Clinical signs of acute chlorinated hydrocarbon poisoning can occur minutes to hours after exposure and include nervous hyperirritability in response to stimulation. Spasmodic twitching and muscle quivering (including the muscles of the eyelids) increase in frequency and intensity until the entire body is trembling. The animal may exhibit an apprehensiveness progressing to frenzy and incoordination which may lead to convulsions and/or blind staggers.
Signs of DDT toxicity in birds include ataxia, wing droop, jerkiness in gait, tremors, and convulsions. When symptoms are prolonged for a few days, acute toxic tubular nephrosis may result. If the insecticide is eaten, an enteritis will be present and result in dehydration. Aldrin and dieldrin produce signs of toxicity similar to those of organophosphates due to an inhibition of acetylcholinesterase.
Signs of PCB toxicity vary with the species affected, from no clinical signs to signs comparable to DDT toxicity.
At the time of necropsy, petechial and ecchymotic hemorrhages will be seen on the heart (which usually stops during systole) and the myocardium will appear whitish in color. The lungs appear congested and darkened in color and in some cases, there may be blood-tinged exudate in the bronchioles. The liver may be affected with fatty degeneration, focal necrosis, or cirrhosis.
Diagnosis is based on clinical signs and necropsy examination. The differential diagnosis for organochlorine toxicity is tetanus and strychnine poisoning. Definitive diagnosis can be made by laboratory analysis of organochlorine residues in brain or fat tissue. The brain is the best tissue for organochlorine determination as the brain is the lethal site of action, but an approximate level can be obtained from fat analysis.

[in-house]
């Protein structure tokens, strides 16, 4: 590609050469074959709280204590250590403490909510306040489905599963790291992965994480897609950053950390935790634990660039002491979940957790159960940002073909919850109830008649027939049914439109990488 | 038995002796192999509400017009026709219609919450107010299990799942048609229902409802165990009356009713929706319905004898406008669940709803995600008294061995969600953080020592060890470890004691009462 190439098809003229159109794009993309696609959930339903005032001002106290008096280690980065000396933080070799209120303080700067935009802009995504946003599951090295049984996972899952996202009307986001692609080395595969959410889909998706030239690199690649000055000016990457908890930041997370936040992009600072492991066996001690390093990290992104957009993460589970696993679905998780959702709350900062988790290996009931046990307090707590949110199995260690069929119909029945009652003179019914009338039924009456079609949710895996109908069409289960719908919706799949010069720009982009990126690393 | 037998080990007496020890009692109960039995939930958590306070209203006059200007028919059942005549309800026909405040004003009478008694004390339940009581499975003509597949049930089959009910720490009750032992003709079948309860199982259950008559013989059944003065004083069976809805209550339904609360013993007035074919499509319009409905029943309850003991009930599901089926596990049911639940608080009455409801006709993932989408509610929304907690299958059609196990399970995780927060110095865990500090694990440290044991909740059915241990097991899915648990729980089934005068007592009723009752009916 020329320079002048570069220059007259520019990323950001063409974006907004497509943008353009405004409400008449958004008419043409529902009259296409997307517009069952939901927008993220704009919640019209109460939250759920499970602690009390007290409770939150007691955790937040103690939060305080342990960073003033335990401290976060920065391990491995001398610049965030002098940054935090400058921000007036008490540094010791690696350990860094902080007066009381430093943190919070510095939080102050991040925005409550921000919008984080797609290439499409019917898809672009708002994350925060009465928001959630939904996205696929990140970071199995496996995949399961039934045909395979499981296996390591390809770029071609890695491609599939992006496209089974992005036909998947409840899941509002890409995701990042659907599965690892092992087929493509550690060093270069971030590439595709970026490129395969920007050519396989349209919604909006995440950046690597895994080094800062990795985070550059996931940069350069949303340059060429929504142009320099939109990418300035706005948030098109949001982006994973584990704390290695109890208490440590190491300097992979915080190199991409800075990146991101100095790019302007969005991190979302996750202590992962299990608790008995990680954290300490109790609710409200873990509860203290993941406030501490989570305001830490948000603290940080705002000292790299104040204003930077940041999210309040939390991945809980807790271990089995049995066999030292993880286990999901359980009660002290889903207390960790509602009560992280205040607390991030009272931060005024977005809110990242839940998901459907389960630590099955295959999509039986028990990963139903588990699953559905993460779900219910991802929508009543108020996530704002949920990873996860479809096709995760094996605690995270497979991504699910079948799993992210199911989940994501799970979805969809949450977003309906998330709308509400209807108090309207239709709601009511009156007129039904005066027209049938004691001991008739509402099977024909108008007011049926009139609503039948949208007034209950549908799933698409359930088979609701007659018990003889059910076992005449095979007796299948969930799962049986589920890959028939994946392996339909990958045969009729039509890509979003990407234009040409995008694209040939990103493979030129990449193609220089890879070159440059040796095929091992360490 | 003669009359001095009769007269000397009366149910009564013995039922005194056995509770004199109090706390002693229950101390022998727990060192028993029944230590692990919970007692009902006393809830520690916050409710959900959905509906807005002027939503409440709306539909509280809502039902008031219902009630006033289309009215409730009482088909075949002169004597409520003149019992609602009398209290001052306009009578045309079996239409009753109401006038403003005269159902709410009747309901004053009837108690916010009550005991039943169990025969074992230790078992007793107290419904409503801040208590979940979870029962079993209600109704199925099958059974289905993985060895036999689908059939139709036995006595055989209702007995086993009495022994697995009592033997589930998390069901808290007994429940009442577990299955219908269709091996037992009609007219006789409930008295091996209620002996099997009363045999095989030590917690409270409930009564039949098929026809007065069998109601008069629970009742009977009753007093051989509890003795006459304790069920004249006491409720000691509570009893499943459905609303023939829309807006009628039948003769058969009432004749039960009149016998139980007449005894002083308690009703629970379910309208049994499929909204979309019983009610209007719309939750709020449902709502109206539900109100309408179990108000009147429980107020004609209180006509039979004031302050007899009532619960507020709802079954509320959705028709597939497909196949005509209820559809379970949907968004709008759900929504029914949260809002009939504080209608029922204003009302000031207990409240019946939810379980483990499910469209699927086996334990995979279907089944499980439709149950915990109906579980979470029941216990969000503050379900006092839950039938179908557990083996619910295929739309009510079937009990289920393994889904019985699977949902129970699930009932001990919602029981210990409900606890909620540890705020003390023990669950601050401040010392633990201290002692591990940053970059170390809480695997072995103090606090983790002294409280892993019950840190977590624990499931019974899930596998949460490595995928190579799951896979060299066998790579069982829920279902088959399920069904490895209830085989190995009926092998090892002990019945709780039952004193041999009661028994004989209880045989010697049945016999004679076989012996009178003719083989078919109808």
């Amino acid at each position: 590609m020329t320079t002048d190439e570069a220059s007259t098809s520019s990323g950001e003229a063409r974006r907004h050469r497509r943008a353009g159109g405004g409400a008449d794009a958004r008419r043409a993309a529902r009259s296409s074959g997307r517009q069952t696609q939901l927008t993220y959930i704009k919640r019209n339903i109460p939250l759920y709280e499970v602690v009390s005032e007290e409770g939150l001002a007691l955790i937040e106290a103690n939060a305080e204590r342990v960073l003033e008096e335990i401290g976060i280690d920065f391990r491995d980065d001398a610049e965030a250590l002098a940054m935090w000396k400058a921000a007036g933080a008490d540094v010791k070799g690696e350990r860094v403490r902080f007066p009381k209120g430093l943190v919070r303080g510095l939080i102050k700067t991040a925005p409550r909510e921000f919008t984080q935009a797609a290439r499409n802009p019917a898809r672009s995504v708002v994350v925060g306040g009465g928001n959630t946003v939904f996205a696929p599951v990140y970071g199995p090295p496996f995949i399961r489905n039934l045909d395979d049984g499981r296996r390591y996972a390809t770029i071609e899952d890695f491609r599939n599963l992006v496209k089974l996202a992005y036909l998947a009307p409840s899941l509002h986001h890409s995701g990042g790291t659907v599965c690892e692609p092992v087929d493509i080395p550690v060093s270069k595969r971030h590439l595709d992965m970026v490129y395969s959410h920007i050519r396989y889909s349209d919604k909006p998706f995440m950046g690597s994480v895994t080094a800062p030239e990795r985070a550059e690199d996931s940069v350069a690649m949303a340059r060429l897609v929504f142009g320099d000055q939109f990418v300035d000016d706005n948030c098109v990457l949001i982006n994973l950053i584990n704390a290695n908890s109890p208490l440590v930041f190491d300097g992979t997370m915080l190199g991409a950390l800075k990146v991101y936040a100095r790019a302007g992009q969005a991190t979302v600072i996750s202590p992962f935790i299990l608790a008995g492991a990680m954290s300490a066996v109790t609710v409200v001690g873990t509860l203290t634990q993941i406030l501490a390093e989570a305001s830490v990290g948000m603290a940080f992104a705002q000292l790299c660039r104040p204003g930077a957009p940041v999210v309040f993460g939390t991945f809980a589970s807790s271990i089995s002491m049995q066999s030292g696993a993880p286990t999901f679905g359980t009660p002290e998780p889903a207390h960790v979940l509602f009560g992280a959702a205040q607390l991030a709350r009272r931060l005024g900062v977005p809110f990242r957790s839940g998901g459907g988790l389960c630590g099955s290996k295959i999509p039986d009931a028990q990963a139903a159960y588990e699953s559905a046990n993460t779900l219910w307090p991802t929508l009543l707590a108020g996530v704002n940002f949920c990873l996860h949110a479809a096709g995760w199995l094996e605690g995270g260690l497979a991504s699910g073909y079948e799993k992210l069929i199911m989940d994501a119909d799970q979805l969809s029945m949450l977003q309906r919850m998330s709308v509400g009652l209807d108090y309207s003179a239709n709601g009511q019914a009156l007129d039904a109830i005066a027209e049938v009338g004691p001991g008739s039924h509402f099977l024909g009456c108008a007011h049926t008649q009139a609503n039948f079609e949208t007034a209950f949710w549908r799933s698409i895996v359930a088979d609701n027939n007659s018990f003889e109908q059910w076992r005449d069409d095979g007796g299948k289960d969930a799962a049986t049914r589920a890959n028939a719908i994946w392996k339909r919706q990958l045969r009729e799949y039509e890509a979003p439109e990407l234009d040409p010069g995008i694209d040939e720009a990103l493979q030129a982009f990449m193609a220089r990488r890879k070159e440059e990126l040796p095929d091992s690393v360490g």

Treatment for organochlorine toxicity in wildlife species is generally not practical. Where applicable, a gastric lavage with sodium sulfate or charcoal can be performed for acute ingestion but only if the animal is not convulsing. Phenobarbital or diazepam (Valium) can be given to prevent and control tremors and convulsions and fluids given to prevent dehydration.
DDT was banned by the Environmental Protection Agency in 1972, but due to its residual activity and accumulation in biological systems, it could still cause mortalities but is not likely a factor in limiting certain bird populations. In heavily organochlorine-polluted areas, pesticide burdens are rapidly eliminated when uncontaminated feeds are made available. Levels of chlorinated hydrocarbons are occasionally found in avian species that have died, but this is a rare occurrence.
Control of organochlorine poisoning is aimed at prevention of environmental contamination and monitoring of organochlorine levels. The species used to monitor organochlorine levels in the environment were the woodcock (terrestrial ecosystems) and herring gull (aquatic ecosystems).
Mortality in wildlife due to chlorinated hydrocarbon poisoning is seldom observed in Michigan anymore. Due to the banning of many of the highly toxic chlorinated hydrocarbon compounds in the 1970's, the possibility of exposure today is rare. The importance of these compounds to humans is comparable.
For questions about wildlife diseases, please contact the Michigan DNR Wildlife Disease Laboratory.